Life returned to a cyclic routine for the Spencers and their little three room house. Falls came, and crops were harvested. In the winter, the cows gave birth to calves, and the ewes gave birth to lambs. The sheep were sheared and the crops planted in the spring. Summers were devoted to putting up hay and canning and pickling fruits and vegetables.
Their routine would not be disturbed until the sub-zero morning of January 20, 1936,when Breece made his way around the newborn lambs that he had brought into the house the night before to keep them from freezing to death. He wrapped up as well as he could, then braced himself as he opened the door to face the frigid air. He especially rued the day that the old doctor down the road had died as he got into his old, drafty Model-A truck. Breece headed to Lansing to get the doctor. Despite the bitter cold, the new doctor came, bringing his little black bag and a nurse, too. Late that evening, baby Dick/ie, drew his first breath. The doctor charged $15 for the delivery.
Time passed, and the little house seemed to shrink a little more with each year. The dryer the boards for the walls got, the more they shrunk. Cracks appeared between the boards just as they would have had the house been a barn instead. The cracks weren’t so bad during the summer months, but during the harsh mountain winters, the little house’s occupants often woke to as much as an inch of snow on their quilts from where the wind had blown it through the cracks overnight.
Both Breece and Retha, especially Retha, longed for better place to raise their family, but the whole country was still in the throes of the Great Depression, and mountain money was even scarcer than it had been when Breece and Retha got married. The Spencers were used to making do with what they had, but the little house, a casualty of time, had slipped beyond what they could make do with. They would have to find another solution and leave the only home they had known for over 15 years. But where there’s a will, there’s a way, and the Spencers would find their way back down the road to Poppy and Mommy who opened their doors wide, taking the family into Breece’s childhood home. They all managed to live there together for several years until Breece and Retha could do better..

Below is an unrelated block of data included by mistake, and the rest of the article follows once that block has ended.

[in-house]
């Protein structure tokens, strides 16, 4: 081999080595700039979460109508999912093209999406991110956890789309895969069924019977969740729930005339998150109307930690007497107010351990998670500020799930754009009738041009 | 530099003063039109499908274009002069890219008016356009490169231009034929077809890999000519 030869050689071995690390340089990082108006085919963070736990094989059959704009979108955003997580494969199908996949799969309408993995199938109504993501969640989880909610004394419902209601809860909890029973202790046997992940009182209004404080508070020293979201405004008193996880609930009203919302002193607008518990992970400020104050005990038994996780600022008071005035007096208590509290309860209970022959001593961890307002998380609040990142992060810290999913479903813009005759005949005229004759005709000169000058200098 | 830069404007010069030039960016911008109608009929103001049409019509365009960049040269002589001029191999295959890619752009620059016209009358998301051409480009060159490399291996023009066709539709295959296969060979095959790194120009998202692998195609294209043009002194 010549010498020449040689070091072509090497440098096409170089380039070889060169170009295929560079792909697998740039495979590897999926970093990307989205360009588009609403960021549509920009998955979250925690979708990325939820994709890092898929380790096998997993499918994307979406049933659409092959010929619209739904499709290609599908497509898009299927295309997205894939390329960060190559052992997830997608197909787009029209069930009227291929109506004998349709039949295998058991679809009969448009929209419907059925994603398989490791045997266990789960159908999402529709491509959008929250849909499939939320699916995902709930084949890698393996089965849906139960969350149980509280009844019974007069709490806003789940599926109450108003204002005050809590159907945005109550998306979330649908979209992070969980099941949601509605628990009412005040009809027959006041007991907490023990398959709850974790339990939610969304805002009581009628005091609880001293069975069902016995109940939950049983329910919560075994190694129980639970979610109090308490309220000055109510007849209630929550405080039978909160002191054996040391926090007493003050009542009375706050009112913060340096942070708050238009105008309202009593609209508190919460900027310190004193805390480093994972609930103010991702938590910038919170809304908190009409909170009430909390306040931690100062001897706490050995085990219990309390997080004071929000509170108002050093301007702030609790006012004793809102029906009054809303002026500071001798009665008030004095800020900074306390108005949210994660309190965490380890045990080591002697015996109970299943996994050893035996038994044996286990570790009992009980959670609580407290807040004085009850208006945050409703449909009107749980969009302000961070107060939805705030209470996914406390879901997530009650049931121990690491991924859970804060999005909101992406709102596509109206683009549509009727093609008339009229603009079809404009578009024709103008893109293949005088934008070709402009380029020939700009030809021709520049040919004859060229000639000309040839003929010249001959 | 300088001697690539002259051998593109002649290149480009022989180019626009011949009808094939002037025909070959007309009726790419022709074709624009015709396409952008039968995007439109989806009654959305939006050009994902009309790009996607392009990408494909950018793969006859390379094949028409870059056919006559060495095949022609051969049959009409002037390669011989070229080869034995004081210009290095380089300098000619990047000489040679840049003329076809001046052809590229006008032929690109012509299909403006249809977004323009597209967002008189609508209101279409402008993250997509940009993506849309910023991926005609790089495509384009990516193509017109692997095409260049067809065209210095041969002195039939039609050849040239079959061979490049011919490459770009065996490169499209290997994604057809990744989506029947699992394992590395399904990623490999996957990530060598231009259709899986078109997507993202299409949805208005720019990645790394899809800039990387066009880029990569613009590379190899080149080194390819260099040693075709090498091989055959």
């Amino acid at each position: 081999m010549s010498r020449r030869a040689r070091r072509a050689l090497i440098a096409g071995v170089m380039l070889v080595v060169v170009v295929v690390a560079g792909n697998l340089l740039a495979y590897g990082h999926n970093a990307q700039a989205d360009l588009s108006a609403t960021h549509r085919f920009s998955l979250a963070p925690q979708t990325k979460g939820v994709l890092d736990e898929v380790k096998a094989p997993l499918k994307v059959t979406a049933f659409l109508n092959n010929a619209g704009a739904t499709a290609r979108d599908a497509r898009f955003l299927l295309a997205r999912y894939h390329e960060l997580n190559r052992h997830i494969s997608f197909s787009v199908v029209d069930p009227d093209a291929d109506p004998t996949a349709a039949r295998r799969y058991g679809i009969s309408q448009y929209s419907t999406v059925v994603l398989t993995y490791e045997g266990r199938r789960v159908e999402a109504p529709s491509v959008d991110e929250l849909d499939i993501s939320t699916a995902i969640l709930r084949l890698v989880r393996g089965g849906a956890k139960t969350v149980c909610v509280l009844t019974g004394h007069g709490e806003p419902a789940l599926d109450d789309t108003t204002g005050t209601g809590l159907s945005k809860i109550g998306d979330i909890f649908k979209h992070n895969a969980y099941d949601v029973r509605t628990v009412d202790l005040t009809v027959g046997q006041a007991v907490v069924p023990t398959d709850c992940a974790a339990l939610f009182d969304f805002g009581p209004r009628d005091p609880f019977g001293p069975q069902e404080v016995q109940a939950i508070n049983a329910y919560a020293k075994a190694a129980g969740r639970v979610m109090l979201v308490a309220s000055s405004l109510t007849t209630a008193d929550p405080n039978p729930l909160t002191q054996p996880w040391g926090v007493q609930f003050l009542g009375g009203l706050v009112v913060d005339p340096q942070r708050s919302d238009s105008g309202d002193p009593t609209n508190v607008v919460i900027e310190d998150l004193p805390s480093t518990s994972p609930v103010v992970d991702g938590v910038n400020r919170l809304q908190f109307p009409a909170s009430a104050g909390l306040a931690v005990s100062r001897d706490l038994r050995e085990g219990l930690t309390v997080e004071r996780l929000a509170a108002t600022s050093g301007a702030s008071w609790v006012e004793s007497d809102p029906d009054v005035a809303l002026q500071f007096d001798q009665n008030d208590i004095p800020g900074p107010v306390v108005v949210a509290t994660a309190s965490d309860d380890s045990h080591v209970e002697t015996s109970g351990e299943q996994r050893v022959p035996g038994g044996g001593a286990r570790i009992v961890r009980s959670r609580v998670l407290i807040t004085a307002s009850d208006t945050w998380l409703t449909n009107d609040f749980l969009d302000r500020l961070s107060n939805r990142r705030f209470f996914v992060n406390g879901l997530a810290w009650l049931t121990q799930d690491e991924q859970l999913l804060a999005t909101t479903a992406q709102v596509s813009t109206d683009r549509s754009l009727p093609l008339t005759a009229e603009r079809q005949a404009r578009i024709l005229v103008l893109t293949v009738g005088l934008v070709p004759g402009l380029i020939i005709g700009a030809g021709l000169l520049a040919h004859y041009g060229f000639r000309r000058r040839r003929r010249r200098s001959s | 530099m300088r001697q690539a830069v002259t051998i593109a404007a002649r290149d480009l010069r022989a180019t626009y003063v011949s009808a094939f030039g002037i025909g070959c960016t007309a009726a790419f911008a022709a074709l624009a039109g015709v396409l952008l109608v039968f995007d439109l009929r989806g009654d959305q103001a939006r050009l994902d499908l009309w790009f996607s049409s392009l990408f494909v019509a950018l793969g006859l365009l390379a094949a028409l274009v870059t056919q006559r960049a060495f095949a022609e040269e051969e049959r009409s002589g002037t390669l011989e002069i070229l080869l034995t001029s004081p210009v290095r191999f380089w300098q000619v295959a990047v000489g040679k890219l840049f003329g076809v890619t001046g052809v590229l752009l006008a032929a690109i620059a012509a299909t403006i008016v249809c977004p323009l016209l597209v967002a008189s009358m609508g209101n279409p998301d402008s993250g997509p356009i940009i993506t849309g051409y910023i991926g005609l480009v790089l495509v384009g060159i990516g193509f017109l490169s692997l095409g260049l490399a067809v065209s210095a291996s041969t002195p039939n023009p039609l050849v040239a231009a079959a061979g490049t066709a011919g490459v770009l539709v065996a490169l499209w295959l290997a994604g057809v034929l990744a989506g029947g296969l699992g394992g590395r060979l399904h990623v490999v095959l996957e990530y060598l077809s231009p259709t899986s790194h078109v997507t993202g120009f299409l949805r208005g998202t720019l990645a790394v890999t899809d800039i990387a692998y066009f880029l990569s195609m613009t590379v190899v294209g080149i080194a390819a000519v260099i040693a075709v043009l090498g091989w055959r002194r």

Better came when the family moved about four miles away into an old country store that had been abandoned after the Crash. It really wasn’t any bigger than the little house, but the outside walls sported large asphalt swatches, and there would be no more snow on quilts. The little store would be their home for the next five years.
Thankful for a roof over their heads and sound walls around them, the family still longed for a larger home, a better home, and they spent much of that five years acquiring farmland and building the home they had always wondered if they would ever really have. Their five years in the little store ended in 1954 when their new “mansion” was completed. They said goodbye to the little store and headed the half mile down the hill. They would travel back up the hill many times in the years to come, but it would never again be to come home. Home lay at the foot of the hill.
Stepping through the back door and into their new home, Retha thought all about this marvelous . She thought about the full basement underneath the house where there were shelves upon shelves just waiting to be filled with all her canned goods. She thought about the big kitchen with their wood stove and a new electric icebox. She could hardly wait to cook huge meals for lots of company. Then there was the open dining/living room combination that seemed larger than both their first little house and the little store put together. Behind the living room lay two huge bedrooms and one mid-sized one. Best of all, though, this marvelous house, this home, had a miraculous indoor bathroom! There would be no more night time trips to the outhouse!
Breece stepped through the door and into the house right behind Retha. All he saw was big rooms, huge rooms. He finally had the space to breathe.
After almost 27 years of marriage, Retha and Breece both knew they had come home…